Now having said that we needn’t focus on the details since everything was written down quickly - and the commentary, not even reread - I invite people to share their opinions, and suggest where it could be improved. A friend on Facebook has started proofreading it, and is looking for a good image of Māra and the Buddha as a cover, so we might be able to make something out of it :smile:

The more people that join with suggestions for improvement - the better!

“The foremost of those who exercise authority is Māra the Evil One. […] Māra is the foremost of rulers, blazing with power and glory.” - AN 4.15

“Therefore, Ānanda, behave towards me with friendliness, not with hostility. That will lead to your welfare and happiness for a long time. And how do disciples behave towards the Teacher with hostility, not with friendliness? Here, Ānanda, compassionate and seeking their welfare, the Teacher teaches the Dhamma to the disciples out of compassion: ‘This is for your welfare, this is for your happiness.’ His disciples do not want to hear or give ear or exert their minds to understand; they err and turn aside from the Teacher’s Dispensation. Thus do disciples behave towards the Teacher with hostility, not with friendliness." - MN 122

“And how do disciples behave towards the Teacher with friendliness, not with hostility? Here, Ānanda, compassionate and seeking their welfare, the Teacher teaches the Dhamma to the disciples out of compassion: ‘This is for your welfare, this is for your happiness.’ His disciples want to hear and give ear and exert their minds to understand; they do not err and turn aside from the Teacher’s Dispensation. Thus do disciples behave towards the Teacher with friendliness, not with hostility. [118] Therefore, Ānanda, behave towards me with friendliness, not with hostility. That will lead to your welfare and happiness for a long time." - MN 122


I have just realised what the meditation monk stands for: yoniso-manasikāra - wise consideration, “work of the mind that goes back to the source” as Ajahn Brahm translates it.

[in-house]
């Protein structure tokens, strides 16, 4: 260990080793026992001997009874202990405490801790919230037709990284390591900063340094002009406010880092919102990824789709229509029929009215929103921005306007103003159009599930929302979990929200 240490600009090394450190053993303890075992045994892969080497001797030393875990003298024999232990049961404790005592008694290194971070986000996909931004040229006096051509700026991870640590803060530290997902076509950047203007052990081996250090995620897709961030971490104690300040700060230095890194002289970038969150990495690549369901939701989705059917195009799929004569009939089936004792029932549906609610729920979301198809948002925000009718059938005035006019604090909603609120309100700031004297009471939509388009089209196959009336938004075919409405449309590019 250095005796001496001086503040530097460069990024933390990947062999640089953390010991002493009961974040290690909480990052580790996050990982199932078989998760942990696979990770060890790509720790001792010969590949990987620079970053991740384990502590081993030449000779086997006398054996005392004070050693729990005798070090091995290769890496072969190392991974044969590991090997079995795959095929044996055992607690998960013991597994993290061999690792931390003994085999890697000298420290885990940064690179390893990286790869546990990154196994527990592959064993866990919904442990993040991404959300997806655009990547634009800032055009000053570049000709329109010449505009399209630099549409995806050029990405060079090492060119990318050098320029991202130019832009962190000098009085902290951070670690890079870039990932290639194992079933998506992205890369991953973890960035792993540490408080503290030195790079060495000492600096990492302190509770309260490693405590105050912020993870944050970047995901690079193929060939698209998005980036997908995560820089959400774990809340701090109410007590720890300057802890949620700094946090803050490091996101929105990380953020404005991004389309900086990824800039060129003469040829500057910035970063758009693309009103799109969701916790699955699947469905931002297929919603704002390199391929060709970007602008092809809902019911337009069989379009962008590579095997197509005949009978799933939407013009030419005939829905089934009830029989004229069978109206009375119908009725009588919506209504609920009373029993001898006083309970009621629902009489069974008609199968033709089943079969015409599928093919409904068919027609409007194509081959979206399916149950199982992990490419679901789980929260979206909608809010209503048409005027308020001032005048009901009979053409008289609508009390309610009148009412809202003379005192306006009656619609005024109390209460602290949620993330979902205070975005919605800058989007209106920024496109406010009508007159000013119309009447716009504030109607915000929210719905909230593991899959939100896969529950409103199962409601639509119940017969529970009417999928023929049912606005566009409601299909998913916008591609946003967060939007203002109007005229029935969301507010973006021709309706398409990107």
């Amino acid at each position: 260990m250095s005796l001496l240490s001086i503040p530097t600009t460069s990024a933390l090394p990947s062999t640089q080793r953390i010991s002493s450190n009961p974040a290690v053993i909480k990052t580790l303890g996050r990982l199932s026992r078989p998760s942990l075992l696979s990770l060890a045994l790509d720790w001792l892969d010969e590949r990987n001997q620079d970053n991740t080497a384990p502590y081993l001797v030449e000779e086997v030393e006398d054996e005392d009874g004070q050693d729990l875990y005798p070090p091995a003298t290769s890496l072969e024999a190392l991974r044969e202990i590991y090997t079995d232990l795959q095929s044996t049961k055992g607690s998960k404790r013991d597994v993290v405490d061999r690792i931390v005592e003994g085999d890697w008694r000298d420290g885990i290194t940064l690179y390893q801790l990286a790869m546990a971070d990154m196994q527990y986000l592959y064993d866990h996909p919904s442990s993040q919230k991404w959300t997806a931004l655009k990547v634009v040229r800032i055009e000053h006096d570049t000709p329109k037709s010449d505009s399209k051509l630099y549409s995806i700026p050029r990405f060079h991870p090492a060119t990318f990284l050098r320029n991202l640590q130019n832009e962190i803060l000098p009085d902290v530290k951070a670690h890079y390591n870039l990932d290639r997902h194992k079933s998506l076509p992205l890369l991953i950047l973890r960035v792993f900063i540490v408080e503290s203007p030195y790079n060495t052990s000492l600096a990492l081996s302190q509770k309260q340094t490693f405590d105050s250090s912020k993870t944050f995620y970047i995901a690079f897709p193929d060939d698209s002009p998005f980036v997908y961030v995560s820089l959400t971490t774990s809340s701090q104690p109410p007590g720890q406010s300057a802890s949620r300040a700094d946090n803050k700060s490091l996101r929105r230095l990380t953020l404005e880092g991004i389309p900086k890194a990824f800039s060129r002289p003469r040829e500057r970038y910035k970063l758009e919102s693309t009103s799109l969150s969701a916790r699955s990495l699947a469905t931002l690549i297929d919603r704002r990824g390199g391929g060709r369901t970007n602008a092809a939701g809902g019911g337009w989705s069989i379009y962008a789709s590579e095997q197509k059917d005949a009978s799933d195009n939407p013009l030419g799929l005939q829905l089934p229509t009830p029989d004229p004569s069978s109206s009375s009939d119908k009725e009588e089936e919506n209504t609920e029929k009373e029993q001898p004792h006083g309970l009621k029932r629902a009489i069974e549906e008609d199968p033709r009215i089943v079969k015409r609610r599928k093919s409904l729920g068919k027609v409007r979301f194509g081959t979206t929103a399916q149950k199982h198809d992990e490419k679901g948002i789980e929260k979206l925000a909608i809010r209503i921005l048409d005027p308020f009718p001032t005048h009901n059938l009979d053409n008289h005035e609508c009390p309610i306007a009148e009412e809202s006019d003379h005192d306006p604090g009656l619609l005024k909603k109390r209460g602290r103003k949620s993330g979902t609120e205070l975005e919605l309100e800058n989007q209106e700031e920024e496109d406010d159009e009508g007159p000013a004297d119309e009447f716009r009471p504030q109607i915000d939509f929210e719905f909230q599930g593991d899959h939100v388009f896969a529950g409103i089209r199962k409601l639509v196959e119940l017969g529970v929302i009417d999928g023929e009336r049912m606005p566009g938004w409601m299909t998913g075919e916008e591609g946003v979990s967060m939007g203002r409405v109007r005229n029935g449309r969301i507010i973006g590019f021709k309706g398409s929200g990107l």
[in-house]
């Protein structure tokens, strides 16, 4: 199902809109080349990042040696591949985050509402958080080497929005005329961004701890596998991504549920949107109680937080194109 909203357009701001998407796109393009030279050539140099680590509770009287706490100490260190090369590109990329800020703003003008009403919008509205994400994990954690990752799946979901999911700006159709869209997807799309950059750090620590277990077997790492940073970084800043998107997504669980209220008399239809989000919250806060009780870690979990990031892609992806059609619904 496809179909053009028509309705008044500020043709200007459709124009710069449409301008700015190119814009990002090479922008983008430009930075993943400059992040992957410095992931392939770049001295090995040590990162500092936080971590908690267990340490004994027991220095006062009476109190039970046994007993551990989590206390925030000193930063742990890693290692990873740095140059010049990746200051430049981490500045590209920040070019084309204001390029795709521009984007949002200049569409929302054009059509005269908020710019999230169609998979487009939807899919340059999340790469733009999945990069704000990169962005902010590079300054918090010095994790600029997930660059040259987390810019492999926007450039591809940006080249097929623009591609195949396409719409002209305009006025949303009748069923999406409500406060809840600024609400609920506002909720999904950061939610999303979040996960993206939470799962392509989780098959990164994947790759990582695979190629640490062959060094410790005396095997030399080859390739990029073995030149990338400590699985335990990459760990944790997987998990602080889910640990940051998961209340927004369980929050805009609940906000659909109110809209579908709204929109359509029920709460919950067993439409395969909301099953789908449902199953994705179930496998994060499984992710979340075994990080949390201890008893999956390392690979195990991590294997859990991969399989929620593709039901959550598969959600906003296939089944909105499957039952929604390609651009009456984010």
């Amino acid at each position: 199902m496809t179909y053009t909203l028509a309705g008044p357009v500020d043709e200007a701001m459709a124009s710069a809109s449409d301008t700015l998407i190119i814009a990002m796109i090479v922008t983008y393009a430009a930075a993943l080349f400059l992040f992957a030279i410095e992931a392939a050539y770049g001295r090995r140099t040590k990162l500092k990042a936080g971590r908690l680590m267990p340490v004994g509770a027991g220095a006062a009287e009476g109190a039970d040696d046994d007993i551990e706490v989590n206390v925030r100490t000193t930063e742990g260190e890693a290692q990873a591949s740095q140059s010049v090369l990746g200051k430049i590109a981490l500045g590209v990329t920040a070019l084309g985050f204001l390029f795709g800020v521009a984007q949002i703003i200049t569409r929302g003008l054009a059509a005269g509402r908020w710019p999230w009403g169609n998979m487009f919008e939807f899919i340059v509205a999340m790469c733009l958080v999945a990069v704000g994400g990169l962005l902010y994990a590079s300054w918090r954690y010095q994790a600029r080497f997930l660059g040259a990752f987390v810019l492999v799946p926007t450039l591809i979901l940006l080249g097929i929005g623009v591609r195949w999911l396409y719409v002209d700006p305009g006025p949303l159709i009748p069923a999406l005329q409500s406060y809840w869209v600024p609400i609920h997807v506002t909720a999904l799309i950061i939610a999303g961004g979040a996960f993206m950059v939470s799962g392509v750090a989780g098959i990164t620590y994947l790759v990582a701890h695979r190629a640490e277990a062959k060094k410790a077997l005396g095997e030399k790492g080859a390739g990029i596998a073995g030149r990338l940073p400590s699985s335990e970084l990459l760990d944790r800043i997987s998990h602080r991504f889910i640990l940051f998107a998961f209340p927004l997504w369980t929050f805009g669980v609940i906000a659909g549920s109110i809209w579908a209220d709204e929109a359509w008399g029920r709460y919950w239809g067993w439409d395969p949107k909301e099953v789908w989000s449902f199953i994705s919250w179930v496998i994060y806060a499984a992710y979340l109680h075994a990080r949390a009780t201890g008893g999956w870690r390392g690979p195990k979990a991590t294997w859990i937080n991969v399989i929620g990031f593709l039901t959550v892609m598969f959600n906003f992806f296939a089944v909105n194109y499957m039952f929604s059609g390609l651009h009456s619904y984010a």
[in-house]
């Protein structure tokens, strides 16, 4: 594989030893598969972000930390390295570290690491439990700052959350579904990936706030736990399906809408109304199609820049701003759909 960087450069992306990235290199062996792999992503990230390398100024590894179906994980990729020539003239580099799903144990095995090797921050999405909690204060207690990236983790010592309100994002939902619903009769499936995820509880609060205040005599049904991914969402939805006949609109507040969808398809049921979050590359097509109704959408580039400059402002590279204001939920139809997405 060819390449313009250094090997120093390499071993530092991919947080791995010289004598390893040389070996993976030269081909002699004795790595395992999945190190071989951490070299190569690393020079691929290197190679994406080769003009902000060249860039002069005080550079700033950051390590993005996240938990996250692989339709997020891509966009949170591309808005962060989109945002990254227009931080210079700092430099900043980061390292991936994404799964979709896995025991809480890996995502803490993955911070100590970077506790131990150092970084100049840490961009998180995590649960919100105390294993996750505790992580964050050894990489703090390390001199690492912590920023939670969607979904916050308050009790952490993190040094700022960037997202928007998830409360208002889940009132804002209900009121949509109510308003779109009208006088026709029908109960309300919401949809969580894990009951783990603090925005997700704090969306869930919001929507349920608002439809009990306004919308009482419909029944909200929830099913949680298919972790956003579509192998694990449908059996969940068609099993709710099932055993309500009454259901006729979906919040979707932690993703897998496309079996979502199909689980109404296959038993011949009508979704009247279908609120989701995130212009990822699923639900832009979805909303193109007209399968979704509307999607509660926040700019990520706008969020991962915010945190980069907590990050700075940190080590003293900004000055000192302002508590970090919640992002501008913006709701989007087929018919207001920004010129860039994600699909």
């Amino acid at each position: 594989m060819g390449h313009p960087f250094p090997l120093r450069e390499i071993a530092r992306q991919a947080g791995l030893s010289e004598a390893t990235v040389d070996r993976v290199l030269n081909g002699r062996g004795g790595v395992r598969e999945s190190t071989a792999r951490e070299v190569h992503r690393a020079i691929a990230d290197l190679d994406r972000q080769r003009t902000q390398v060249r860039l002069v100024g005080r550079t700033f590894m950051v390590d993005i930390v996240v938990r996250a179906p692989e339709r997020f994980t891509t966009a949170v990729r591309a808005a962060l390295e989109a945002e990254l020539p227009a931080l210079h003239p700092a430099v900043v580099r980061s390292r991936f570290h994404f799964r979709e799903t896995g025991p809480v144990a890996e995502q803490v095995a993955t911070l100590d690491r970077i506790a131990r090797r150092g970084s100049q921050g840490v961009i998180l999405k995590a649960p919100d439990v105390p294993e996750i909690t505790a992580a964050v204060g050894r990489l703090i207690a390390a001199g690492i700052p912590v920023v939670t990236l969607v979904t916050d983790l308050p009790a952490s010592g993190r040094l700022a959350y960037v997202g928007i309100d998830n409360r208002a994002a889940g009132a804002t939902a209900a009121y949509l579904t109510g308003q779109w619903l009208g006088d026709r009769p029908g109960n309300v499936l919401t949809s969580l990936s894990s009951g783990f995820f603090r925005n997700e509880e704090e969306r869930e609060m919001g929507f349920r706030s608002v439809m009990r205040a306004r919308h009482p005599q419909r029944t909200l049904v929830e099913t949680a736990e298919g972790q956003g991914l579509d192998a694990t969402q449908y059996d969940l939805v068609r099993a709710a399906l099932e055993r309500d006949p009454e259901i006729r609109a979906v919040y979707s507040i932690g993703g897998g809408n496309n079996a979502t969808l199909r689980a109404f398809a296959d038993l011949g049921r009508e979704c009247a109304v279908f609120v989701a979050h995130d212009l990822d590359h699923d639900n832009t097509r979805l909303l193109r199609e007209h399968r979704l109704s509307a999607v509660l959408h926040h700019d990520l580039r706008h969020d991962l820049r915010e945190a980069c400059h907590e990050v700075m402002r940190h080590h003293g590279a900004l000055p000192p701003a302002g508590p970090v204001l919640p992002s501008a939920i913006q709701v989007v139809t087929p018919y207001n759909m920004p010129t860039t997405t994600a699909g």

The mind considers: “Am I going to listen to Buddho (the one who [actually] knows) or an I going to listen to the Evil One who only wishes for my harm and the harm of others and the harm of both?”

If the mind is wise, it will make the right choice.

Its work goes back to the source of knowledge and understanding of the truth.

And I have just found the proof that this is so at SN 9.11.

1 Like

A verdadeira mensagem aqui é esta: para o sucesso na prática de um praticante, deve haver harmonia entre os vários elementos de seu ser. A harmonia interior nasce da bondade do amor.

Stephen18 eu agradeço pela sua resposta, tenho aprendido muito ao ler explicações tão claras e inteligíveis que nos ajuda a aprender e então colocar em prática o que nos melhora sempre. Muito obrigado pela sua orientação e ajuda.

Google Translation
The real message here is this: for a practitioner to be successful in practice, there must be harmony between the various elements of his being. Inner harmony is born from the goodness of love. Stephen18 I thank you for your response, I have learned a lot from reading such clear and intelligible explanations that it helps us to learn and then put into practice what always improves us. Thank you very much for your guidance and help.